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The Wounded Prisoner: A Comparative Study on American and Vietnamese Students’ Perceptions of Moral Dilemmas

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Throughout time, both American and Vietnamese educators have sought ways to teach both the complexity of war and the ability to teach contradicting views when presented in moral dilemmas. As the year's pass and political and economic relations between the two countries grow, the exploration of war-related moral dilemmas, which unfolded during the Vietnam War, is openly discussed and encouraged. Despite not directly affected by the war, students from both countries have differing interpretations, expressing an individual and potentially contradicting view and perception when presented in the form of a moral dilemma. This research intended to investigate how American and Vietnamese students’ reasons and reactions to a war-related moral dilemma through a fictional wartime scenario. Integrating the cognitive and affective domains through historical empathy, the study suggested that while both American and Vietnamese often selected morally ‘easy’ or popular choices amongst their peers, some students experienced great difficulty justifying their actions.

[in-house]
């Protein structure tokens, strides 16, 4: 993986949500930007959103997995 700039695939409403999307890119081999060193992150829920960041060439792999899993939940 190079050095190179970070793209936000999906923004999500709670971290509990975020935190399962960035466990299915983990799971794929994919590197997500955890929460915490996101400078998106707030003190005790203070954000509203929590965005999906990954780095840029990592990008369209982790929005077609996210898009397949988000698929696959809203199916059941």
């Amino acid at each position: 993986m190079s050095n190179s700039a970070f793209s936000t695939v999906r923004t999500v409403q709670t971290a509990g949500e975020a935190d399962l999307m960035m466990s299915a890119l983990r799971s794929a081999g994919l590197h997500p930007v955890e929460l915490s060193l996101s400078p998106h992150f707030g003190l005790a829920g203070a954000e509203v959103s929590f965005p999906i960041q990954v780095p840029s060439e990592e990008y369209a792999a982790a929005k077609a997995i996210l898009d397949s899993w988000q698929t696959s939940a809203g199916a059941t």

Keywords: affective domain; cognitive domain; historical empathy; moral dilemma

Document Type: Research Article

Publication date: September 1, 2020

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  • Political Crossroads is a bi-annual, international, refereed journal which, since 1990, publishes critical and empirical scholarship in political science and international relations. Its areas of focus include global security, terrorism, national identity, migration and citizenship, and the politics of resources and trade.
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